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Issues | Conversation WITH MANDY JOHNSON

A Public-Private Partnership in Health Care

May 31, 1997

In response to escalating health care costs, counties around the nation--including Los Angeles--are developing new lower-cost systems to better treat low-income families. Mandy Johnson, executive director of the Community Clinic Assn. of Los Angeles County, has worked to restructure the 24 free health clinics her organization represents. The Los Angeles County Board of Supervisors is expected to discuss the public-private health care contract at their meeting Tuesday. Johnson spoke with LUCILLE RENWICK about the changes.

Inflation in health care has outpaced general inflation for many years. The other thing is, we've been in a recession and not only have the welfare rolls gone up, but the number of people needing subsidized health care has gone up. Plus, the number of employers who offer health insurance to their workers is declining.

In the health clinics, the majority of the people they see are working families with two and three jobs. For people who are day laborers, housekeepers and gardeners, there is no health insurance. So the idea of the new system was to do a number of things: to solve L.A. County's financial crisis in its health budget and to increase access to primary health care.

The theory is that if you can get people into a primary care system, you should provide appropriate care and intervention and thus avoid the long-term costs that occur when people need immediate care.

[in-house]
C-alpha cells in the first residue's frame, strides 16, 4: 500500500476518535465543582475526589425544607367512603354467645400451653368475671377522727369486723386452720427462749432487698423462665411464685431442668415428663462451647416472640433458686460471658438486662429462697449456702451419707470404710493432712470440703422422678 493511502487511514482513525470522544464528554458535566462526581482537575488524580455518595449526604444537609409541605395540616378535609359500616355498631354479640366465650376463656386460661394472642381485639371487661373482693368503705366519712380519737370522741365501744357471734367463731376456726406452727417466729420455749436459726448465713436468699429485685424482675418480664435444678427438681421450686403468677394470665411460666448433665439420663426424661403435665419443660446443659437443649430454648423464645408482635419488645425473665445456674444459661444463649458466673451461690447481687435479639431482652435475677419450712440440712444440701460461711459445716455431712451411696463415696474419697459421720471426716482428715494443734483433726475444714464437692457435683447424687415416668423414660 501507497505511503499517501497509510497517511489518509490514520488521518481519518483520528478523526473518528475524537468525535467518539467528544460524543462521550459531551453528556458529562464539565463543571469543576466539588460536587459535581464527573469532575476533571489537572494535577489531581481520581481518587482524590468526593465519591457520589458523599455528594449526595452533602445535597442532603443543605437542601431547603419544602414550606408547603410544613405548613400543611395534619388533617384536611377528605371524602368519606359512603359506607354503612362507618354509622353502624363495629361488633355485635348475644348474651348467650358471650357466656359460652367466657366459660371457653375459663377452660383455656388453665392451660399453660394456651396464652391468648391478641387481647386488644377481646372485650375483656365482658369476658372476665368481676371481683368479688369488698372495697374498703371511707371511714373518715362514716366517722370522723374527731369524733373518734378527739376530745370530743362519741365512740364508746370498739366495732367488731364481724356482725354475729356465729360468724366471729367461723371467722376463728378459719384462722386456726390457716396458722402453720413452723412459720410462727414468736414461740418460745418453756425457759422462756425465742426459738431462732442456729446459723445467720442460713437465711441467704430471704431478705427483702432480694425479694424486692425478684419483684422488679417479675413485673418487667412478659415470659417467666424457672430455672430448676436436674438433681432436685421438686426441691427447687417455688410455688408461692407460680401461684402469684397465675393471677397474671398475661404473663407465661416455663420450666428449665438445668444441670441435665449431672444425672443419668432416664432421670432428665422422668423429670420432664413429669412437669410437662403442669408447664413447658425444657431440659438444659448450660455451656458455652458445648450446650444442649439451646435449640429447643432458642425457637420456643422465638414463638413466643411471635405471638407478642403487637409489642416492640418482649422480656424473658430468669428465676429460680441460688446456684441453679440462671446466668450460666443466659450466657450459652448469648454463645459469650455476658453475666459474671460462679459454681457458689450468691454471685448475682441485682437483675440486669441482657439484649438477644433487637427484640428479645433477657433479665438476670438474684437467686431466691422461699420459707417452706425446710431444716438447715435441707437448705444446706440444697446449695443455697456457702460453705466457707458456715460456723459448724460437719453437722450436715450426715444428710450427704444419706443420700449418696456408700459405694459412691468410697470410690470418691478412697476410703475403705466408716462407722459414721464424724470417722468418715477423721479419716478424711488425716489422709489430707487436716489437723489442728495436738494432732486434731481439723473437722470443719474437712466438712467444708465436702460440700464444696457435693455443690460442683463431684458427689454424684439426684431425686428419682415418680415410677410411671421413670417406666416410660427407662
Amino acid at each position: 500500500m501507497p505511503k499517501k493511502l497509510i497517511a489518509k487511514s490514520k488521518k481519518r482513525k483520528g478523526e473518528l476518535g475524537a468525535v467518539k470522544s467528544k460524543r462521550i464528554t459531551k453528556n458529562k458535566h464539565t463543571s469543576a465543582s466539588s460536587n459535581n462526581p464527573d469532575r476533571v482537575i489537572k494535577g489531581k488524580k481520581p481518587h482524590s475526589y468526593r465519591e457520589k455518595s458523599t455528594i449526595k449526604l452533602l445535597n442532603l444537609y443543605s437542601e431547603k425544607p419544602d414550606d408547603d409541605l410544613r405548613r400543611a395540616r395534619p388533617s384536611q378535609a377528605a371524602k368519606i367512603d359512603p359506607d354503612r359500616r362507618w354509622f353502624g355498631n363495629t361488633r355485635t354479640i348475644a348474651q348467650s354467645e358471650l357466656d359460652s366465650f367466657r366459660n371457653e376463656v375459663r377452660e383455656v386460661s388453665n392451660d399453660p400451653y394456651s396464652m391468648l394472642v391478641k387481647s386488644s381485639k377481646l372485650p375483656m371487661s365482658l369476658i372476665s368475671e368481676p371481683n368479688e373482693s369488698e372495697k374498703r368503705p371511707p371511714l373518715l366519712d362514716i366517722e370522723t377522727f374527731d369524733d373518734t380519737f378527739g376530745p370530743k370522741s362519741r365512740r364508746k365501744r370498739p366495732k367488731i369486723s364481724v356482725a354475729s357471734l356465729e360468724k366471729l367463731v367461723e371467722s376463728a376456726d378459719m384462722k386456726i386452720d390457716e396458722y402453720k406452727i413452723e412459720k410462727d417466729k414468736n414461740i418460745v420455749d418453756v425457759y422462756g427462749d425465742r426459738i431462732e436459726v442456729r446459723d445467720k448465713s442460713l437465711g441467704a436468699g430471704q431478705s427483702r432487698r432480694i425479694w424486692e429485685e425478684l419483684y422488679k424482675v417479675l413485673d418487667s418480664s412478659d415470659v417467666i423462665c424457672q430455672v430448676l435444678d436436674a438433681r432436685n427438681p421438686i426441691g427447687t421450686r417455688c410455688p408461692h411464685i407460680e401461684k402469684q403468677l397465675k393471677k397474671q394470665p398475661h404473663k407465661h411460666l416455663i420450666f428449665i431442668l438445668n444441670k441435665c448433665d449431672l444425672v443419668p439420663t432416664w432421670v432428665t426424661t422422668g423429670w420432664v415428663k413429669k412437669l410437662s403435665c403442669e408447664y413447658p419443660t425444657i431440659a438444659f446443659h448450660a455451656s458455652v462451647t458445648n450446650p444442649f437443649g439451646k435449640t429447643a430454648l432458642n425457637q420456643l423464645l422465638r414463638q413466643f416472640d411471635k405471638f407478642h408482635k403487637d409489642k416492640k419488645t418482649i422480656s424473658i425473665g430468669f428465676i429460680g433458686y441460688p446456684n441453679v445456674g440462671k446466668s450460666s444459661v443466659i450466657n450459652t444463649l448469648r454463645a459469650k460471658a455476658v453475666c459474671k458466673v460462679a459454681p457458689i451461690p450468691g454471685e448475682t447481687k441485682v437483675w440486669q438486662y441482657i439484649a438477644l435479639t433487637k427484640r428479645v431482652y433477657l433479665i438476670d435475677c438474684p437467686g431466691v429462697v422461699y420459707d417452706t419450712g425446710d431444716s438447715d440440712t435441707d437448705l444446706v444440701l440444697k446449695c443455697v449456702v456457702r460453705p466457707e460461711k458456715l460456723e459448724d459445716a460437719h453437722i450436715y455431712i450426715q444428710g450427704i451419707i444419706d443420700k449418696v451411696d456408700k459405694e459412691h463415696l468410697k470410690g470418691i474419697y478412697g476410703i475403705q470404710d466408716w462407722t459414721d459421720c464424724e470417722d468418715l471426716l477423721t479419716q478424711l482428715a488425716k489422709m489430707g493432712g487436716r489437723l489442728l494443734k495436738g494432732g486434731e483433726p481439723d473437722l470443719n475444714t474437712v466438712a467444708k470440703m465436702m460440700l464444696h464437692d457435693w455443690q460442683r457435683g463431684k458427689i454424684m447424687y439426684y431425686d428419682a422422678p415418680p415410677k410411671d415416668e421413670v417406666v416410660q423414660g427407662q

A recommendation was made by the L.A. County health crisis task force to develop a system of primary care based on public-private partnerships. With that you could take care of people in a low-cost, appropriate setting--the doctor's office or the clinic--for routine health care.

The county has set up referral systems in regions so that when a patient is seen in a clinic, the clinic can call a referral nurse, fax over the necessary paperwork and the patient is then tracked to make sure they go. All the geographic areas in the county are setting up the referral networks a little differently.

The new program is built around the federal poverty guidelines and eligibility for the program is the same as eligibility for the Medi-Cal program. Families at or below 133% of the federal poverty line and who are not eligible or receiving Medi-Cal or any kind of insurance are eligible for free services. A single person must have an income at or below $860 a month to be eligible. The income for a family of four has to be at or below $1,733 a month.

The benefits of the new system are increasing access for these low-income families. Under the old system, the county was not providing comprehensive care in very many locations, [only] at its six comprehensive centers. Its other health centers were only offering basic public health services: TB screening, pregnancy testing, prenatal care.

So what you had--and still have--was low-income families primarily accessing health care through the emergency rooms. I haven't seen any estimates of the cost, but compared to the $550 it costs just to walk in the door of an emergency room, it will be far less than that.

With the new system, they've developed contracts with the private sector and have gone from the county's network of 45 clinics to a network of 103 sites around the county.

There's been a learning curve on the county's side in how to do this. There has not been a lot of trust by the private sector of the county because there's a long history in how the county has not worked with the private sector. So there are a lot of historical barriers that have to be overcome to build trust and faith and a system that's going to work.

For more information: The Community Clinic Assn. can be reached at (310) 649-7350.

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